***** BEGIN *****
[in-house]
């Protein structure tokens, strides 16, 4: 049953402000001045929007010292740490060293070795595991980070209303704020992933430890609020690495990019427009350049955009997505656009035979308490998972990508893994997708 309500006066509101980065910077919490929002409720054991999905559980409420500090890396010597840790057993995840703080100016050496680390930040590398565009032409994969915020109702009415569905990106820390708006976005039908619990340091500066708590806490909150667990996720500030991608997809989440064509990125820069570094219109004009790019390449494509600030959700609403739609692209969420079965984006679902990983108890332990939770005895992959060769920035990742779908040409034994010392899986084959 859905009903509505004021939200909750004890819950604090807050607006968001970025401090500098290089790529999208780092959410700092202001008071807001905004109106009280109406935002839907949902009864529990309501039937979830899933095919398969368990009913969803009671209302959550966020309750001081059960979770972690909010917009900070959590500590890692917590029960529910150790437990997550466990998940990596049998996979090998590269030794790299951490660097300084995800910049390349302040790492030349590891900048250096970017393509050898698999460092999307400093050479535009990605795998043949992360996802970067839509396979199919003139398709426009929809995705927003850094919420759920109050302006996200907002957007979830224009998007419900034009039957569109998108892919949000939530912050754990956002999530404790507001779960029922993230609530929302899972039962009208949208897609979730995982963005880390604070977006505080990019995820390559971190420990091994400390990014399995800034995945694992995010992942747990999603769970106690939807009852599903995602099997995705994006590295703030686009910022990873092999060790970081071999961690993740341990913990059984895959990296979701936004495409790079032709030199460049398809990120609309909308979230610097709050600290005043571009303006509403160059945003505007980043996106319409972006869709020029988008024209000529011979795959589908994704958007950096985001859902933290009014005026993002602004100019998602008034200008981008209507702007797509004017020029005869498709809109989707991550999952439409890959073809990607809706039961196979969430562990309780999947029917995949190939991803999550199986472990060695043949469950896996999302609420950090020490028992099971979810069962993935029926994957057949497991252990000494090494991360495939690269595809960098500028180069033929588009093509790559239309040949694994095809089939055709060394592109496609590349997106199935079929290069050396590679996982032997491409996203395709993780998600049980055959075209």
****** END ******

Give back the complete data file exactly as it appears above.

[in-house]
């Protein structure tokens, strides 16, 4: 049953402000001045929007010292740490060293070795595991980070209303704020992933430890609020690495990019427009350049955009997505656009035979308490998972990508893994997708 309500006066509101980065910077919490929002409720054991999905559980409420500090890396010597840790057993995840703080100016050496680390930040590398565009032409994969915020109702009415569905990106820390708006976005039908619990340091500066708590806490909150667990996720500030991608997809989440064509990125820069570094219109004009790019390449494509600030959700609403739609692209969420079965984006679902990983108890332990939770005895992959060769920035990742779908040409034994010392899986084959 859905009903509505004021939200909750004890819950604090807050607006968001970025401090500098290089790529999208780092959410700092202001008071807001905004109106009280109406935002839907949902009864529990309501039937979830899933095919398969368990009913969803009671209302959550966020309750001081059960979770972690909010917009900070959590500590890692917590029960529910150790437990997550466990998940990596049998996979090998590269030794790299951490660097300084995800910049390349302040790492030349590891900048250096970017393509050898698999460092999307400093050479535009990605795998043949992360996802970067839509396979199919003139398709426009929809995705927003850094919420759920109050302006996200907002957007979830224009998007419900034009039957569109998108892919949000939530912050754990956002999530404790507001779960029922993230609530929302899972039962009208949208897609979730995982963005880390604070977006505080990019995820390559971190420990091994400390990014399995800034995945694992995010992942747990999603769970106690939807009852599903995602099997995705994006590295703030686009910022990873092999060790970081071999961690993740341990913990059984895959990296979701936004495409790079032709030199460049398809990120609309909308979230610097709050600290005043571009303006509403160059945003505007980043996106319409972006869709020029988008024209000529011979795959589908994704958007950096985001859902933290009014005026993002602004100019998602008034200008981008209507702007797509004017020029005869498709809109989707991550999952439409890959073809990607809706039961196979969430562990309780999947029917995949190939991803999550199986472990060695043949469950896996999302609420950090020490028992099971979810069962993935029926994957057949497991252990000494090494991360495939690269595809960098500028180069033929588009093509790559239309040949694994095809089939055709060394592109496609590349997106199935079929290069050396590679996982032997491409996203395709993780998600049980055959075209």